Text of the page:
ArtsAutosBooksBusinessEducationEntertainmentFamilyFashionFoodGamesGenderHealthHolidaysHomeHubPagesPersonal FinancePetsPoliticsReligionSportsTechnologyTravel

Fashion History - Ladies' Spring Hats and Jackets in the 1930s

Updated on January 8, 2019
Dolores Monet profile image

Dolores's interest in fashion history dates from her teenage years when vintage apparel was widely available in thrift stores.

This 1932 issue of Ladies' Home Journal presented articles, stories, and opinion pieces for its middle class readers. Well into the Great Depression, women's fashion had become more conservative than in the past. The economic crisis introduced a new concern for a simplified life style that was reflected in the cut of clothing as well as in materials used to create clothing.

Women's fashions of the 1930s offered a more mature look than in past decades. The girls of the Roaring Twenties had grown up, married, and were having children.

Due to the Great Depression (a world wide economic crisis) most families were on a tight budget. In the United States, the unemployment rate was 24% and those who kept their jobs saw their earnings greatly reduced. The world of fashion followed the general trend of the day. Outfits, then referred to as costumes, were simplified and economy was a buzz word.

Quite a few of the fashion articles described sewing patterns. The articles that featured ladies' hats contained an address - you could send away for free instructions on how to make each hat.

Fashion Changes in the Early 1930s

The androgynous look of the 1920s was, by 1932, passe. Gone was the drop waist and tubular look of Jazz Age fashion. Waistlines rose, shoulders widened. and skirts narrowed. A tailored look was in vogue, a mannish style perhaps, but with feminine touches like scarves, fabric flowers, bows, and nipped-in waists. Molded hip lines added a feminine look. Scarves were tied like large bows for a softening effect.

Cotton was taken out of the kitchen and into the streets. Where cotton once appeared only in house-dresses, work clothes, and aprons, by 1932 cotton showed up in dresses, blouses, and hats. One fashion article proclaimed that "nothing is smarter than cotton."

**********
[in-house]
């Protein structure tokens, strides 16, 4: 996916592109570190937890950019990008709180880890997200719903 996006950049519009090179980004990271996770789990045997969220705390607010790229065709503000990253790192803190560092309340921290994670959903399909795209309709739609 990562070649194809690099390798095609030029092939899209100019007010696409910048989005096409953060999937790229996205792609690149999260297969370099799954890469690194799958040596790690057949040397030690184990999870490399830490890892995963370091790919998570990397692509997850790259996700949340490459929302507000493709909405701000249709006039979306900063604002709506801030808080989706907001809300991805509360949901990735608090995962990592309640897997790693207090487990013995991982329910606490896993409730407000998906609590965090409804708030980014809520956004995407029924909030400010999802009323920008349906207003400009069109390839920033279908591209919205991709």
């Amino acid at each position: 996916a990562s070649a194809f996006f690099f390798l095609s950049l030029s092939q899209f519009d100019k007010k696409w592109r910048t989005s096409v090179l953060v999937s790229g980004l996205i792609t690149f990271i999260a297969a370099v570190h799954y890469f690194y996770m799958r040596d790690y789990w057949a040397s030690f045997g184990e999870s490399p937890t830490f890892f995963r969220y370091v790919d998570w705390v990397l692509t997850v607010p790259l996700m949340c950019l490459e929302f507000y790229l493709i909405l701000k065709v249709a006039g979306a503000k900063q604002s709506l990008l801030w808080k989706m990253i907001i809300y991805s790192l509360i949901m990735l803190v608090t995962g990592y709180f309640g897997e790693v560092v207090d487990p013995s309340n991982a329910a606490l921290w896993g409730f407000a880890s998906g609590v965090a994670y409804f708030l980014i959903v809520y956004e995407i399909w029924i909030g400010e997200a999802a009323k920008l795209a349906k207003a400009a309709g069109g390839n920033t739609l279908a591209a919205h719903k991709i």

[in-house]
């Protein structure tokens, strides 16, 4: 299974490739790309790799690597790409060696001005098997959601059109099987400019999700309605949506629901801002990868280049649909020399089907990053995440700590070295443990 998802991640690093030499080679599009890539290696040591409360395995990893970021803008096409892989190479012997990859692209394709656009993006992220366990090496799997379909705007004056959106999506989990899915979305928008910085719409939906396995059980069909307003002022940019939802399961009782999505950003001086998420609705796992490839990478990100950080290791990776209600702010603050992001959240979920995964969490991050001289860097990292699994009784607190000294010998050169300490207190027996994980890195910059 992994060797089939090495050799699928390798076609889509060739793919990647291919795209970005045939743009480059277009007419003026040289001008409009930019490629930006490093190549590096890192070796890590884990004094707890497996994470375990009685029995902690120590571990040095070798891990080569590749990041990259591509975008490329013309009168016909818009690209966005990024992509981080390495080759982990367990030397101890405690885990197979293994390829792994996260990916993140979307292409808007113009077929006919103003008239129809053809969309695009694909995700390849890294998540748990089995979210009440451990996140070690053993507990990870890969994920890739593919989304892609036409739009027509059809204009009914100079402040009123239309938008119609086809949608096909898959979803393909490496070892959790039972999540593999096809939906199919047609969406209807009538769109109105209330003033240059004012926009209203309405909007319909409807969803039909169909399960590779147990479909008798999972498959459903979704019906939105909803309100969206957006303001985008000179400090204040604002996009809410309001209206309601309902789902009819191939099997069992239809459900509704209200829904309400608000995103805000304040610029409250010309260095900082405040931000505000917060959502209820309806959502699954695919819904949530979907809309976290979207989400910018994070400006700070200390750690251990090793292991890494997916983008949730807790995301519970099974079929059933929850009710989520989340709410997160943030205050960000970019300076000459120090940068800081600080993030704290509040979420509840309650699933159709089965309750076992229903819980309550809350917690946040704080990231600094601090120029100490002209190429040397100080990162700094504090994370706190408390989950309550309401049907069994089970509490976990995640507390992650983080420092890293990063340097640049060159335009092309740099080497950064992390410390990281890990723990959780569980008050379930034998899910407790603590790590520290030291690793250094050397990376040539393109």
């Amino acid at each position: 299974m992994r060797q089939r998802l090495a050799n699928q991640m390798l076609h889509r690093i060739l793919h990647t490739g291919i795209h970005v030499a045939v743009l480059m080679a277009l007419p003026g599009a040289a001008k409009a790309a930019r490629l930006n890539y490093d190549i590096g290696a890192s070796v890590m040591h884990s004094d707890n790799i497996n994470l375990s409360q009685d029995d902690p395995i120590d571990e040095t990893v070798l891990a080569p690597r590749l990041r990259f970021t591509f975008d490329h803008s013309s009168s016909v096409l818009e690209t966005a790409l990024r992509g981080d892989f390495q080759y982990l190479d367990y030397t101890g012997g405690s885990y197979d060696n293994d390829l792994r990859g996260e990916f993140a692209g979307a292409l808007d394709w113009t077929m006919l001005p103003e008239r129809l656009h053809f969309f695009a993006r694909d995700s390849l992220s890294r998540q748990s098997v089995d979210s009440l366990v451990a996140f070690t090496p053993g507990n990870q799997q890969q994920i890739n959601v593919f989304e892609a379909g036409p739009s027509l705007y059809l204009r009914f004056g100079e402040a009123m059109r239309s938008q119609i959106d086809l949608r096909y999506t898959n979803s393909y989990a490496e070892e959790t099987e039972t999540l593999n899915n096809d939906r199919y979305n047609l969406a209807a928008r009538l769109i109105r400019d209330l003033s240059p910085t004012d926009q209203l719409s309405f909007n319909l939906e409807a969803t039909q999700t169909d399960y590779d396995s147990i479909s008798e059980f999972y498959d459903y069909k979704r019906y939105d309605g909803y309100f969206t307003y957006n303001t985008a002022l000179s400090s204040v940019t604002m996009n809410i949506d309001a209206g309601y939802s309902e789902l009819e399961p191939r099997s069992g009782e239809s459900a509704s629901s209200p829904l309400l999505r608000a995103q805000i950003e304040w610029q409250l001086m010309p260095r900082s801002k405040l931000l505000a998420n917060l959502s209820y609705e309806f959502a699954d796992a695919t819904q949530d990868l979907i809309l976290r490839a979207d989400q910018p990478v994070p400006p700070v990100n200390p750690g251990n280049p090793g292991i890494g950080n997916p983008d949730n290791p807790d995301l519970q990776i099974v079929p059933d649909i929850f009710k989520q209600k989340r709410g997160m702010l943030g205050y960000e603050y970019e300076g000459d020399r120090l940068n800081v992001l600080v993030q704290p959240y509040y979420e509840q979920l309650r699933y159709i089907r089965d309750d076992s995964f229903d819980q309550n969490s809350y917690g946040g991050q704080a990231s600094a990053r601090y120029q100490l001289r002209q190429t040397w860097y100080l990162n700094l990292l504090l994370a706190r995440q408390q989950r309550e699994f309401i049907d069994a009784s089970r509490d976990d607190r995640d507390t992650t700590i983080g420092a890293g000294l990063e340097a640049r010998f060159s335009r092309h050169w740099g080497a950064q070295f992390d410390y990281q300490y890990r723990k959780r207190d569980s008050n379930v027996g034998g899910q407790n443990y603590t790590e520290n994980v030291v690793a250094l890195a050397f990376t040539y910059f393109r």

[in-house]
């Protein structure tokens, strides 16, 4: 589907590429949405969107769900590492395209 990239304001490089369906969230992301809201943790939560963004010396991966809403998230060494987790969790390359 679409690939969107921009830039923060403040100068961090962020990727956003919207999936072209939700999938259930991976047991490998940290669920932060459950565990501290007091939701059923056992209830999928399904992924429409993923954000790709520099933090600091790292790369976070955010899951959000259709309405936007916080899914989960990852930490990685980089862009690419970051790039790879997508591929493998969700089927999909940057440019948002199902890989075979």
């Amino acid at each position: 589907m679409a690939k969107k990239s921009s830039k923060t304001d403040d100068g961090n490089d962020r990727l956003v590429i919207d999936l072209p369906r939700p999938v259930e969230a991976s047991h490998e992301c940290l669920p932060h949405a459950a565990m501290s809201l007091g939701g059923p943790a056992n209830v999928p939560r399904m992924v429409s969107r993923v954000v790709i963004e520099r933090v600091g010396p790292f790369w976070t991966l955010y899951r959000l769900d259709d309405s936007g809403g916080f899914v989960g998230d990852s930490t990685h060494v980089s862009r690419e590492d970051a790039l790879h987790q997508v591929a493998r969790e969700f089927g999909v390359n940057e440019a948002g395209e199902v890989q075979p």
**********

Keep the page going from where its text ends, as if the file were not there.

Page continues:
In 1932 dresses were called "frocks." Something cheerful was referred to as "gay." And the word "furbelows" was often used to indicate ruffles or trim.

Ladies' Jackets in Spring 1932

Jackets made for a neat tailored look and could be worn with a skirt and blouse or a frock. Hems fell to mid-calf length. One could mix and match by adding scarves, gloves, and a variety of blouses to stretch the clothing budget.

Tailored jackets appeared in several styles and lengths including boxy, bellhop, short and flared at the waist, fitted and belted. A straight short jacket was said to add a youthful appearance. A longer jacket was (as it is today) slimming.

Jacket fabrics came in soft, draped woolens; rough silks, and cottons that came in ribbed, mesh, coarse, nubby, or fine weaves.

Of course all well dressed women wore gloves and a hat for a complete fashion statement.

Dress shoes sported a chunky heel and slightly rounded toes (unlike in the first illustration) in a pump or tied styles. Dancing shoes featured cut-outs and peep toes.

Color came with blouses which appeared in a rainbow of hues. Skirts and jackets came in muted colors so were easy to mix and match. The new form fitting look replaced the loose, straight look of the 1920s.

Tailored look of 1932
Tailored look of 1932 | Source

Magazine Illustration 1932

As you can see, magazine illustration has come a long way since the 1930s. In 1932, most of the images were sketches. Very few fashion models appeared in actual photographs. Color was limited due to the expense and most illustrations were in black and white. Color images appeared in only a few tones.

The illustration above features a very short jacket and a high waisted skirt.


The double-breasted jacket above is long for a slimming effect and features wide lapels.

A jaunty scarf adds a touch of femininity to the tailored look of the suit.

The hat is quite similar to the cloche hat of the 1920s but has a tiny brim turned up in the back and down in the front.


In this illustration, we see a jacket and hat made of a nubby fabric. The jacket is short with short sleeves for Spring. It is short waisted, double breasted and features a wide high waisted belt.

The hat is crowned with a pom-pom and more resembles today's winter hat than something you would wear in Spring.

Both hat and jacket are made of blue terry cloth.


Hats in 1932

Hats were similar to the cloche hats that were so popular in the 1920s. By 1932, small brims had been added. Some hats featured sharp brims. A few brimless hats were very small and perched high on top of the head.

The copy accompanying some of these hats suggested that you could make one of the hats in an hour! One had only to send a 2 cent stamp to Susan Ross at the LHJ and she would send you the simple instructions for free!


The jaunty beret and scarf feature a diagonal stripe. Diagonal stripes and patterns appeared in many of the fashion illustrations of the day.